What Really Works In The Classroom

  • What Really Works In The Classroom

We teachers are a stubborn bunch. Being told what or how to teach is sure to kindle a flame of resistance in the hearts of many of us. So having read the title of this piece you may already be thinking, get stuffed! Well, hear me out…

A research collaboration between Professor Rob Coe, colleagues at Durham University, and the Sutton Trust, has seen a report called ‘What Makes Great Teaching’ hit the headlines. For me, this report is a call to arms. It is a call to stop teaching in an unquestioning fashion simply because that is how we have always done it. It is a call to resist any fads driven by Ofsted whispers or companies looking to bloat their profits by branding dodgy teaching strategies. Instead, it calls for us to find a better balance between our professional intuitions and the broader evidence base that underpins the report.

The stuff of great teaching is rather uncontroversial. Rob Coe’s report presents a teacher possessing strong subject knowledge and high expectations, whilst effectively applying questioning and assessment for good learning and more. It is hardly likely to stoke a staffroom argument calling for ignorant teachers with gutter-low expectations!

More importantly, this review of the evidence of great teaching has also homed in on what doesn’t work. Given the choice, we shouldn’t be using our precious time to chase down blind alleyways. Too often, we are guilty of trying a pile of new strategies, but also continuing apace with our hardened habits with scant reflection. This report is a good point to stop, reflect and reconsider some of our approaches.

So what is included in this bonfire of the teaching strategies?

Lavish praise

The report grabbed some headlines by critiquing praise, but really it dismisses the empty praise used to puff up the self-esteem of students. Without substance, such praise does little more than harden low expectations. The work of Carol Dweck, of ‘Growth Mindset’ fame, is quickly becoming ubiquitous in schools. Her focus on praising the effort of students and the process of their learning, avoiding their fragile ego altogether, goes some way to remedying the issue of lavish praise.

Discovery learning

In the relentless pursuit of ‘personalisation’ for students, it is too easy to forget that the expert instruction of the teacher is the essential learning tool our students need. Being asked to discover your own learning may amp up interest, but, ultimately, if lacking the strong direction of the teacher… it is likely to leave students groping in the dark.

Active learning.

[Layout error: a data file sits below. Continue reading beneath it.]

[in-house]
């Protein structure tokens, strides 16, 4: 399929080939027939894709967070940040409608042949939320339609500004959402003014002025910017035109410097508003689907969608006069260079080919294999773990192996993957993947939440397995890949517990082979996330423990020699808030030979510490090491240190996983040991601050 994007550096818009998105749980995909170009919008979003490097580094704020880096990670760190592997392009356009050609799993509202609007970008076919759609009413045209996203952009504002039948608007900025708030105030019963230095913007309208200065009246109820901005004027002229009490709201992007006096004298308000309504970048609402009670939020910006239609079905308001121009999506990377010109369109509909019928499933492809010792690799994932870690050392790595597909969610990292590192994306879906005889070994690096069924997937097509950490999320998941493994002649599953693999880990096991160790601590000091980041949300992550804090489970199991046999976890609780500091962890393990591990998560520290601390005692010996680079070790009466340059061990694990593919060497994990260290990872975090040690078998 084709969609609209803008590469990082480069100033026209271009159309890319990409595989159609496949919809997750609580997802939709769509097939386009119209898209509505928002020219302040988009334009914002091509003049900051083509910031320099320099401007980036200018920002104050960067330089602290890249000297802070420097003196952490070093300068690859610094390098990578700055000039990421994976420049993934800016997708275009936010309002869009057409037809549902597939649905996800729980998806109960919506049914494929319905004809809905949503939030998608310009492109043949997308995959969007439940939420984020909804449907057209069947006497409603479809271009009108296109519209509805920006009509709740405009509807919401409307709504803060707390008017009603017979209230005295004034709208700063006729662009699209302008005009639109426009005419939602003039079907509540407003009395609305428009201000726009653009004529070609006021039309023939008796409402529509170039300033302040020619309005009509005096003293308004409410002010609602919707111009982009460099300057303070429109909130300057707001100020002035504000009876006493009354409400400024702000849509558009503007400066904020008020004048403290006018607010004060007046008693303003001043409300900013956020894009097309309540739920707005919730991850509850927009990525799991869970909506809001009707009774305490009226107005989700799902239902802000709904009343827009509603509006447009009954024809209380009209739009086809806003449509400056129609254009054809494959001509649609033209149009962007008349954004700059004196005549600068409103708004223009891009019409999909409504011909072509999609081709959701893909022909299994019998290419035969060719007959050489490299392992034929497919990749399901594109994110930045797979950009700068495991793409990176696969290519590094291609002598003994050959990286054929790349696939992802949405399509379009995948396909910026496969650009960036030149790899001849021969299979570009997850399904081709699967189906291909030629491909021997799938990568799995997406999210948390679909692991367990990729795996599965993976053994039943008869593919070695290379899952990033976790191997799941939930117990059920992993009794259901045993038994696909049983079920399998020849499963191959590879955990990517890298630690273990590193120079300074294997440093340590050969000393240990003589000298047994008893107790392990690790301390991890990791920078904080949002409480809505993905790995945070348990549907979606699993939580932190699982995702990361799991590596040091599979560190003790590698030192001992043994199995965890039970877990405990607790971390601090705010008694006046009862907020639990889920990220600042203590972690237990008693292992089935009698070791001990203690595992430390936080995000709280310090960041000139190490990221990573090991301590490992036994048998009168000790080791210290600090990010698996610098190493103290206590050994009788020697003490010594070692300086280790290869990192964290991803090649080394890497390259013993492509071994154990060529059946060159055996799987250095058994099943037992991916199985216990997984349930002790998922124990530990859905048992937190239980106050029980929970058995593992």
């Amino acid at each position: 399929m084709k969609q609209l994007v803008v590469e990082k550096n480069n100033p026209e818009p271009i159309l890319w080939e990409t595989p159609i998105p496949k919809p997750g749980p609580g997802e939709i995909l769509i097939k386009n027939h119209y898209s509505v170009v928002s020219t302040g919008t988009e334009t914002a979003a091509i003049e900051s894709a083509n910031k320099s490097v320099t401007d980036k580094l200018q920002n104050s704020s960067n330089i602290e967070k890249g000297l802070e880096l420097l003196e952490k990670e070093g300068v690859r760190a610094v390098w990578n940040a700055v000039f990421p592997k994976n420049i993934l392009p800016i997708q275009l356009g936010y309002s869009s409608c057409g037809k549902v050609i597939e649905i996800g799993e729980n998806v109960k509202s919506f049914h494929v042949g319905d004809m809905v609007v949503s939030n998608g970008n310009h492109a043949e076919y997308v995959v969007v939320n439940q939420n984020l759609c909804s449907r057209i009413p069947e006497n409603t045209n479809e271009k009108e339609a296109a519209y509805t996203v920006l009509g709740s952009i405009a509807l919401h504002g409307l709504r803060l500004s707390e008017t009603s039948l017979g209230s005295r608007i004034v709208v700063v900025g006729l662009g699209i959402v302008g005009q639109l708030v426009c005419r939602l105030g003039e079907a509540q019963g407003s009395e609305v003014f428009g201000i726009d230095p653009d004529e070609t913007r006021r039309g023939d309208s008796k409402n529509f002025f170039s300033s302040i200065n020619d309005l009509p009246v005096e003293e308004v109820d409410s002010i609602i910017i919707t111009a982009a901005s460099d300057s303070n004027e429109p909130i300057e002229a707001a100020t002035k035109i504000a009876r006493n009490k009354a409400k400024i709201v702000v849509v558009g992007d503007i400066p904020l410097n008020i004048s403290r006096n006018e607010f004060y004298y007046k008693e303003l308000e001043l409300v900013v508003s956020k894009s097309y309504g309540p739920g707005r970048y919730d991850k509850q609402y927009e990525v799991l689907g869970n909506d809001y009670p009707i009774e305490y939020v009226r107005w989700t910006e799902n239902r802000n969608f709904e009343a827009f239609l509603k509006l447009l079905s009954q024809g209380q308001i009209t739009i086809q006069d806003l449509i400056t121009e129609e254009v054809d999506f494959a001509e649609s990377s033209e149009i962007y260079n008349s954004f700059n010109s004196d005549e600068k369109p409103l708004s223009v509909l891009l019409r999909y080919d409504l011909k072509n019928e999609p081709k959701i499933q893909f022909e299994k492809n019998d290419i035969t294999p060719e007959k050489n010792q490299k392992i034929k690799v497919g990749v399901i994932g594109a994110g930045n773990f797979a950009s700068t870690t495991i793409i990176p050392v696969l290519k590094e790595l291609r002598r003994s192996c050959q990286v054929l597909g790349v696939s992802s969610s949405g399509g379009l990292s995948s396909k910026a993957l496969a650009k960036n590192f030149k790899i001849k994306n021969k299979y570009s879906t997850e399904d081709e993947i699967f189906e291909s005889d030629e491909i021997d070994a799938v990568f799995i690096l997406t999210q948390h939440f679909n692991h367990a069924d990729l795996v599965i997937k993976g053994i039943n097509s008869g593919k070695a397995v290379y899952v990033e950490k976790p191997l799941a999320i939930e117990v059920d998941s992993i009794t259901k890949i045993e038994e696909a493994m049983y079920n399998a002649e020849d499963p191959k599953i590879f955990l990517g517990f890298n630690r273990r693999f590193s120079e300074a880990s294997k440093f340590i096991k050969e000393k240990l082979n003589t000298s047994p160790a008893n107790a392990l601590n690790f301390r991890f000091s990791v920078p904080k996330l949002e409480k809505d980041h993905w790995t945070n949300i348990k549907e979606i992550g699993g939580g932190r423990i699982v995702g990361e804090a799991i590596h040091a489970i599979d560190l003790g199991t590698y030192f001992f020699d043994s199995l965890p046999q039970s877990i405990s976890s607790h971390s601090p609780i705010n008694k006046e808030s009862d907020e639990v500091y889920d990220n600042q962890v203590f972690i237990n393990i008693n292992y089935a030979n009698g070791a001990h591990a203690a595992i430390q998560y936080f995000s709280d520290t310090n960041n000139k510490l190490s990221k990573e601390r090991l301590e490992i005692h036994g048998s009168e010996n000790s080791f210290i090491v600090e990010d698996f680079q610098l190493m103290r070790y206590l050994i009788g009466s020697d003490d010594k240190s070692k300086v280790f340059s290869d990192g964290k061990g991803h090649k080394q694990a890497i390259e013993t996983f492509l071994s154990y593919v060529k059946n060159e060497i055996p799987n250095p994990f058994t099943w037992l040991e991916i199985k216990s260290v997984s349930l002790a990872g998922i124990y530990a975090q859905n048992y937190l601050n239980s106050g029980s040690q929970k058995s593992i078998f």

Perhaps it is the inevitable result of a thousand Ofsted rumours, but the notion that students need to be swinging from washing lines and pasted in post-it notes is a misconception that we need to quash. The fabled learning pyramid describing how students retain 10% of what they read, but 90% of what they teach others is not even built on sand; it’s based on no substance – or evidence – at all.

Teaching to meet the learning styles of students

If your lesson plan is laden with VAK activities then save yourself the wasted effort and just get on with good teaching! Again, no evidence supports this widely held notion that catering separately for kinaesthetic and visual learners makes a blind bit of difference to student outcomes.

Grouping by ability

You are likely to face a strong lobby of resistance if you voice this opinion, but once more, if you follow the evidence trail you find little proof that such ability grouping positively impacts learning.

Re-reading and highlighting to improve memorisation

I’m sure you’ve dished the highlighters out for revision like majority of us. Well, consider the evidence that there is no positive effect on our students’ memory by doing so. Highlighting, as pretty as it may appear, is little more than glorified colouring. Re-reading swathes of text is unlikely to prove fruitful either. On the other hand, regular testing and quizzing is a proven learning tool.

Addressing low confidence and aspiration before teaching content.

Without doubt, I want to help my students to become confident learners. All the evidence tells me to teach them well and let them experience success in my subject to build their confidence. A day of self-esteem boosting visitors, or even well-planned lessons on self-esteem and confidence may provide a short term boost, but it won’t help our students learn any better. Save money and time: focus on teaching great lessons with expert subject knowledge.

Maybe you are not ready to put down the highlighters just yet.

There may be active learning zones in each corner of your classroom working nicely in your opinion. Nonetheless, perhaps it is time to reflect on your practice and seek out the evidence of what works. I’m not telling you what or how to teach, but…

Alex is an aht and subject leader of english at huntington school, york. he writes regular blogs at huntingenglish.com. his book, ‘teach now! english: becoming a great english teacher’ is out now (routledge).